Media Matters recently documented a pattern New York Times columnist Maureen Dowd follows as she ridicules political candidates. Dowd often has portrayed Hillary Clinton as masculine, such as writing that Senator Clinton won the Indiana primary by playing “The Man”. She has portrayed Barack Obama and John Edwards as effeminate, even claiming that historians will note that one reason Obama defeated the first serious female candidate for President was because voters were drawn to his “more feminine management style”.
I had been meaning to look up how Dowd started calling Senator Obama “Obambi”. Was that the fawn Bambi or the grown-up Bambi? Now Media Matters has helped me with that. Frequently procrastination does have that benefit. It turns out that Dowd in her column of December 13, 2006 foresaw the manly Clinton as Godzilla, taking on the not-so-black Obambi in a way that in Dowd’s mind presumably followed the very brief plot of the movie Bambi vs. Godzilla, something all of us born in the fifties must know. Dowd’s analysis of the race thereby fell short of reminding anyone of Cassandra. Apparently Dowd compensates for such lack of vision with her biting ridicule of the candidates. It wasn’t just straight analysis that got her that 1999 Pulitzer Prize for her columns on Monica Lewinsky.
Interestingly, Dowd once made the same claim for which Christopher Matthews had to apologize this year, that Clinton, “won her Senate seat only after becoming sympathetic as a victim”. Meanwhile Dowd victimized Senator Edwards, calling him a “Breck girl”. Before the current campaign, Al Gore seemed effeminate to her as well. Didn’t Dowd have any men in her life to show her that helping people is not effeminate?
At the same time Dowd finds few emasculating nicknames for Republican candidates. She didn’t ignore Rudy Giuliani dressing up as a woman, of course. But to find any sexist insult of John McCain, Media Matters had to go back to April 30, 2000, when Dowd called him “McDiva” on comparing Senator McCain to Diana Ross.
It’s not that Republicans can’t be funny as the butt of jokes. Those are easy to find in the blogosphere. But Republicans as effeminate? Well, I think I’ve seen those, but perhaps Dowd’s readers wouldn’t think that’s as funny. I’m sure Dowd knows her audience.
One thing I did notice in looking at Dowd’s columns in the Media Matters links is how much she calls Senator Obama, “Barry”. Is this where so many in the blogosphere decided this was a cool thing to do? Much more subtle than “Hussein”, I suppose.
Maureen Dowd, trendsetter for hateful words one can pretend are cool, only there’s no chance that Dowd invented such a disguise for hate. Go through any newspaper archive and look at 19th-century political attacks, words and cartoons. I’m sure “Ape” Lincoln was thought to be a clever and penetrating insult at the time. Yeah, we’ll keep that ape from becoming President. Then when he did, we’ll secede. We won’t stand for being under that ape. Then if they want to fight us, bring it on. Yeah, it was really clever to make such an extreme caricature of Lincoln.
I know of no place on either the political spectrum or the religious spectrum where there aren’t some people who think such ridicule is funny, as long as it’s directed at those other people, the ones not as cool as we are. Part of me would preach for the better way, the way of love, even for one’s enemy, instead of hate, indifference or the strange way some people combine both in their contempt for some scapegoat. Yet the more interesting part for me is to look at Maureen Dowd and know she’s not at all unique. She’s prolific in her insults, but not unique.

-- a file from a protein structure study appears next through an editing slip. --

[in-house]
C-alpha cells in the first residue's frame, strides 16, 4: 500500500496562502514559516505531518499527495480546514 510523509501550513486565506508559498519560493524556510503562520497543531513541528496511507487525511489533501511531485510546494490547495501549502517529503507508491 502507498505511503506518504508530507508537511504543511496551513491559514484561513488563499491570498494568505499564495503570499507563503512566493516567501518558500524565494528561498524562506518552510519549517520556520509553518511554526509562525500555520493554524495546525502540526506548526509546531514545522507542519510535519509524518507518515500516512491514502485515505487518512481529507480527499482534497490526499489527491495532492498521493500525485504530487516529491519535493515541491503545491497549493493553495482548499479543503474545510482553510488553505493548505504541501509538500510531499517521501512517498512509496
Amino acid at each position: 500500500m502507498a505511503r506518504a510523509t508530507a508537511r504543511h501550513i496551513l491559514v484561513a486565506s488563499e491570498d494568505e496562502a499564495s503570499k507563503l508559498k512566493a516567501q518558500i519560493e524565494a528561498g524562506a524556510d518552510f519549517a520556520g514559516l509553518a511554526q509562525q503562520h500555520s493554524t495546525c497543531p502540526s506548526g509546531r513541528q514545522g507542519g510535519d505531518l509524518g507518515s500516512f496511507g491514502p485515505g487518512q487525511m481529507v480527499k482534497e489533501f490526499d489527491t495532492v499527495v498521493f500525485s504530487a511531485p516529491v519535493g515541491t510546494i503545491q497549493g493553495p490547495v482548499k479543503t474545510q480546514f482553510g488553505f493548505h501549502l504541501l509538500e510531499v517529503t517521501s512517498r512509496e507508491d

Maybe Dowd shares my beliefs that all religions are false and all politics corrupt. Maybe that’s where her contempt for just about everyone comes from. Is it cynicism or does she find existential joy in attacking the powerful? I don’t know Maureen Dowd well enough to tell the difference, but either way I’d rather be more straightforward. She’s not that right in relentlessly insulting candidates through gender roles. She just has a taste for that sort of insult, whether it tastes bitter or sweet to her.
There is a better way than hate and indifference if people want to choose it, but again and again, people choose hate and indifference. There is power in the latter, power in finding people who agree with you in mocking those other people, enough people to win elections, even to establish a political philosophy that will last more than one election. Such a winning political philosophy and coalition is still transient, of course, but that’s enough power for many people to embrace it.
Plus look at all the fun various people are having calling Senator Obama “Barry”, from anti-McCain libertarians and neo-cons to loyal Republicans to those who still say it’s Senator Clinton or nothing for them. They have at least 5 months to enjoy that. Then one just has to tweak one’s hatred a little after one’s position has been defeated at the polls. It can still be so clever. What do those stupid voters know?
I don’t think hatred and indifference are going away. I think it’s human nature. People so often subdivide hatred, so it becomes OK to hate racism or hate sexism or even try to decide which is being favored more, racism or sexism. It’s all hatred, whether it’s more traditional, more institutionalized or more organically from the present, whether the purveyors of a particular hatred are in power or out of power. Only some people say it’s just those other people who hate. “We’re fine. We’re being clever. They’re stupid” Right.